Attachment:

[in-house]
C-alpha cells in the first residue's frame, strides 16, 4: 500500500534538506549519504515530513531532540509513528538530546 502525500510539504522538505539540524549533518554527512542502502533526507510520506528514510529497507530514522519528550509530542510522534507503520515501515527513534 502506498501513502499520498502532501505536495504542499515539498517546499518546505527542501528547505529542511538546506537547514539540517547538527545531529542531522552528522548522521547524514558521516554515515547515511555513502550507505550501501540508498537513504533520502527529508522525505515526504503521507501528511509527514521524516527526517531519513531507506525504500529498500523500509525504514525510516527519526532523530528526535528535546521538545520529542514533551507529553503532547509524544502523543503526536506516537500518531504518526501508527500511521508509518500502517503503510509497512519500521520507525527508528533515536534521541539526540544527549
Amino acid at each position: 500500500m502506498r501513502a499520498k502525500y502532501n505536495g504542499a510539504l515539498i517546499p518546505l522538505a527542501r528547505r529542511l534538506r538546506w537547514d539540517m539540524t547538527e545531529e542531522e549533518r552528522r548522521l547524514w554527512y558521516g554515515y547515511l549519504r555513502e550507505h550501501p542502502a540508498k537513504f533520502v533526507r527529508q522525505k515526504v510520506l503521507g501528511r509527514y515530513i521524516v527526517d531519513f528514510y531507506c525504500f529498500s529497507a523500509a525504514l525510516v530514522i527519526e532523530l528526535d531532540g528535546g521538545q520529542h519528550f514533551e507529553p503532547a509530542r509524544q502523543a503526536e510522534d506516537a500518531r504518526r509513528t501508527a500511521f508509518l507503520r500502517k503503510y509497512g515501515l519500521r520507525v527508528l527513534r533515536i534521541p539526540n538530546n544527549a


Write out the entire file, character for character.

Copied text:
[in-house]
C-alpha cells in the first residue's frame, strides 16, 4: 500500500534538506549519504515530513531532540509513528538530546 502525500510539504522538505539540524549533518554527512542502502533526507510520506528514510529497507530514522519528550509530542510522534507503520515501515527513534 502506498501513502499520498502532501505536495504542499515539498517546499518546505527542501528547505529542511538546506537547514539540517547538527545531529542531522552528522548522521547524514558521516554515515547515511555513502550507505550501501540508498537513504533520502527529508522525505515526504503521507501528511509527514521524516527526517531519513531507506525504500529498500523500509525504514525510516527519526532523530528526535528535546521538545520529542514533551507529553503532547509524544502523543503526536506516537500518531504518526501508527500511521508509518500502517503503510509497512519500521520507525527508528533515536534521541539526540544527549
Amino acid at each position: 500500500m502506498r501513502a499520498k502525500y502532501n505536495g504542499a510539504l515539498i517546499p518546505l522538505a527542501r528547505r529542511l534538506r538546506w537547514d539540517m539540524t547538527e545531529e542531522e549533518r552528522r548522521l547524514w554527512y558521516g554515515y547515511l549519504r555513502e550507505h550501501p542502502a540508498k537513504f533520502v533526507r527529508q522525505k515526504v510520506l503521507g501528511r509527514y515530513i521524516v527526517d531519513f528514510y531507506c525504500f529498500s529497507a523500509a525504514l525510516v530514522i527519526e532523530l528526535d531532540g528535546g521538545q520529542h519528550f514533551e507529553p503532547a509530542r509524544q502523543a503526536e510522534d506516537a500518531r504518526r509513528t501508527a500511521f508509518l507503520r500502517k503503510y509497512g515501515l519500521r520507525v527508528l527513534r533515536i534521541p539526540n538530546n544527549a